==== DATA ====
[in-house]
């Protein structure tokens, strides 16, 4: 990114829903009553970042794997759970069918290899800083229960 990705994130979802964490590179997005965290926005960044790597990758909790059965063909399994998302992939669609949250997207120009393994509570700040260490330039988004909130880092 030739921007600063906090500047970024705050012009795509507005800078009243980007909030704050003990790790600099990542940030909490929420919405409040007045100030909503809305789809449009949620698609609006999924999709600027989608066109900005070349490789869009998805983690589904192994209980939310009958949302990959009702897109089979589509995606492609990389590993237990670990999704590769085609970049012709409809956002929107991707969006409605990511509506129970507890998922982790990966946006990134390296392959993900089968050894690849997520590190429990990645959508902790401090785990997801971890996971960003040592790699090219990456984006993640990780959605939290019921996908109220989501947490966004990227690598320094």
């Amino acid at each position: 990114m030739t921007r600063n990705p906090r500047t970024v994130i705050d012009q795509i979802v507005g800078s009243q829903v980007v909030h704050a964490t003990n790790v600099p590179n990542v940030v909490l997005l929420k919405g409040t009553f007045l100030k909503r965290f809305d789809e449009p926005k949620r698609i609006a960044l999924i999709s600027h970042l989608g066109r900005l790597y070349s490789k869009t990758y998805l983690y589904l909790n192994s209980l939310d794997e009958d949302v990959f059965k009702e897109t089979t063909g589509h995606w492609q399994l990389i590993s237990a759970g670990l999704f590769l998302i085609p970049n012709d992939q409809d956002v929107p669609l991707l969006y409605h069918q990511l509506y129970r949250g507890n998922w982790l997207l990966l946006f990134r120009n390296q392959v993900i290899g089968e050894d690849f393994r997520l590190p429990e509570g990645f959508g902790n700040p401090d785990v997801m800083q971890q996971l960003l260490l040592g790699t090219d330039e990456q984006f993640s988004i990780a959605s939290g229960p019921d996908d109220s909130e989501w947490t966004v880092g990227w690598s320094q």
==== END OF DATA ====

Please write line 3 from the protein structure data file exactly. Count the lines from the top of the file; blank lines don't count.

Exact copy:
């Amino acid at each position: 990114m030739t921007r600063n990705p906090r500047t970024v994130i705050d012009q795509i979802v507005g800078s009243q829903v980007v909030h704050a964490t003990n790790v600099p590179n990542v940030v909490l997005l929420k919405g409040t009553f007045l100030k909503r965290f809305d789809e449009p926005k949620r698609i609006a960044l999924i999709s600027h970042l989608g066109r900005l790597y070349s490789k869009t990758y998805l983690y589904l909790n192994s209980l939310d794997e009958d949302v990959f059965k009702e897109t089979t063909g589509h995606w492609q399994l990389i590993s237990a759970g670990l999704f590769l998302i085609p970049n012709d992939q409809d956002v929107p669609l991707l969006y409605h069918q990511l509506y129970r949250g507890n998922w982790l997207l990966l946006f990134r120009n390296q392959v993900i290899g089968e050894d690849f393994r997520l590190p429990e509570g990645f959508g902790n700040p401090d785990v997801m800083q971890q996971l960003l260490l040592g790699t090219d330039e990456q984006f993640s988004i990780a959605s939290g229960p019921d996908d109220s909130e989501w947490t966004v880092g990227w690598s320094q």